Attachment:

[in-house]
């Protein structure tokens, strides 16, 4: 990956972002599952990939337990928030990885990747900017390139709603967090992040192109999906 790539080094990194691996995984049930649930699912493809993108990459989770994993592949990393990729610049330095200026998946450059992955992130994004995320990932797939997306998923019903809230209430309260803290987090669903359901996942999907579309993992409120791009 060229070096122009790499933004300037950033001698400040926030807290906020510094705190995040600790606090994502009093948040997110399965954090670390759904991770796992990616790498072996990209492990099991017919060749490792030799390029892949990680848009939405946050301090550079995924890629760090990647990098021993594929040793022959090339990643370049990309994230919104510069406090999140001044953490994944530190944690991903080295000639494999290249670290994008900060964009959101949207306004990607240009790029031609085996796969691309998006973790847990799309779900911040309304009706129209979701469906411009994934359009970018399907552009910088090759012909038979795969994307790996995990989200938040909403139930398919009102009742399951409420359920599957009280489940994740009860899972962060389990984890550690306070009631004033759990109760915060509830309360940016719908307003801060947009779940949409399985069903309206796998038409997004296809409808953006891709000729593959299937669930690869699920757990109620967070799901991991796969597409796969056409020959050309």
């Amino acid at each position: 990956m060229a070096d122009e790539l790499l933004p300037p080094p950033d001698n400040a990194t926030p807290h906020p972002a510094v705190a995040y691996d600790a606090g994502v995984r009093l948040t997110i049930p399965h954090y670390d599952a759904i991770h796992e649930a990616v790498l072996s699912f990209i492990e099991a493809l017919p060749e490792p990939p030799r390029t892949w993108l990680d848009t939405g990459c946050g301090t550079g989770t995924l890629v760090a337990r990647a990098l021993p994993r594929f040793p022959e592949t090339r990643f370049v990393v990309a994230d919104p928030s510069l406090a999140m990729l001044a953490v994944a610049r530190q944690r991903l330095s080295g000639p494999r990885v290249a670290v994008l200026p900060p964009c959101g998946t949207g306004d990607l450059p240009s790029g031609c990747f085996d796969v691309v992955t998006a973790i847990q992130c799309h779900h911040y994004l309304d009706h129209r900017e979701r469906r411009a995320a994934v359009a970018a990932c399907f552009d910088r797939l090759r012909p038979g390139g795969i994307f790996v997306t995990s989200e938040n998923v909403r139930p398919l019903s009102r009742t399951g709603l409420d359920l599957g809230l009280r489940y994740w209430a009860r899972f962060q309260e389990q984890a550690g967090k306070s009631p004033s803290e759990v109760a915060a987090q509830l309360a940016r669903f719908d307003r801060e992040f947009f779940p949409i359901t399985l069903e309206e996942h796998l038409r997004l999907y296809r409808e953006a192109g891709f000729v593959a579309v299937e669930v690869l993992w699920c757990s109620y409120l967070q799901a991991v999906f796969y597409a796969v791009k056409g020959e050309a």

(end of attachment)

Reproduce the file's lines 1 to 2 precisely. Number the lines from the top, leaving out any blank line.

[in-house]
């Protein structure tokens, strides 16, 4: 990956972002599952990939337990928030990885990747900017390139709603967090992040192109999906 790539080094990194691996995984049930649930699912493809993108990459989770994993592949990393990729610049330095200026998946450059992955992130994004995320990932797939997306998923019903809230209430309260803290987090669903359901996942999907579309993992409120791009 060229070096122009790499933004300037950033001698400040926030807290906020510094705190995040600790606090994502009093948040997110399965954090670390759904991770796992990616790498072996990209492990099991017919060749490792030799390029892949990680848009939405946050301090550079995924890629760090990647990098021993594929040793022959090339990643370049990309994230919104510069406090999140001044953490994944530190944690991903080295000639494999290249670290994008900060964009959101949207306004990607240009790029031609085996796969691309998006973790847990799309779900911040309304009706129209979701469906411009994934359009970018399907552009910088090759012909038979795969994307790996995990989200938040909403139930398919009102009742399951409420359920599957009280489940994740009860899972962060389990984890550690306070009631004033759990109760915060509830309360940016719908307003801060947009779940949409399985069903309206796998038409997004296809409808953006891709000729593959299937669930690869699920757990109620967070799901991991796969597409796969056409020959050309």